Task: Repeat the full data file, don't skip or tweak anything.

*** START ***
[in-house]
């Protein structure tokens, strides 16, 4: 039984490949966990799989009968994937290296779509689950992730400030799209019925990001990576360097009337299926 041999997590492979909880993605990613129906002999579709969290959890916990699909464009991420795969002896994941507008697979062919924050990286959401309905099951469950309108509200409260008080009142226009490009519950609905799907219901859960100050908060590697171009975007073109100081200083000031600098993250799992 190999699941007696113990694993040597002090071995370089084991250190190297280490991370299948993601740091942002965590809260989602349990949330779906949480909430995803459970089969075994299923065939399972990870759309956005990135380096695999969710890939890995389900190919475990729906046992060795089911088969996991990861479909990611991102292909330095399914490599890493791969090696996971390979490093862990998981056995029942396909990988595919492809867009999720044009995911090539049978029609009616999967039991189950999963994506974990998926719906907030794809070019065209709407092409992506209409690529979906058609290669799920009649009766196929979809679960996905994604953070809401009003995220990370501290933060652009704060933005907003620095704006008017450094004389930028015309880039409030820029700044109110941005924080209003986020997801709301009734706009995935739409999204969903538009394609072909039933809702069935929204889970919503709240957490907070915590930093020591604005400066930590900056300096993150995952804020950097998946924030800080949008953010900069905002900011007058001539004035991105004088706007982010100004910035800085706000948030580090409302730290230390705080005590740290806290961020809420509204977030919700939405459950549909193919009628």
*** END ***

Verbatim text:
[in-house]
């Protein structure tokens, strides 16, 4: 039984490949966990799989009968994937290296779509689950992730400030799209019925990001990576360097009337299926 041999997590492979909880993605990613129906002999579709969290959890916990699909464009991420795969002896994941507008697979062919924050990286959401309905099951469950309108509200409260008080009142226009490009519950609905799907219901859960100050908060590697171009975007073109100081200083000031600098993250799992 190999699941007696113990694993040597002090071995370089084991250190190297280490991370299948993601740091942002965590809260989602349990949330779906949480909430995803459970089969075994299923065939399972990870759309956005990135380096695999969710890939890995389900190919475990729906046992060795089911088969996991990861479909990611991102292909330095399914490599890493791969090696996971390979490093862990998981056995029942396909990988595919492809867009999720044009995911090539049978029609009616999967039991189950999963994506974990998926719906907030794809070019065209709407092409992506209409690529979906058609290669799920009649009766196929979809679960996905994604953070809401009003995220990370501290933060652009704060933005907003620095704006008017450094004389930028015309880039409030820029700044109110941005924080209003986020997801709301009734706009995935739409999204969903538009394609072909039933809702069935929204889970919503709240957490907070915590930093020591604005400066930590900056300096993150995952804020950097998946924030800080949008953010900069905002900011007058001539004035991105004088706007982010100004910035800085706000948030580090409302730290230390705080005590740290806290961020809420509204977030919700939405459950549909193919009628």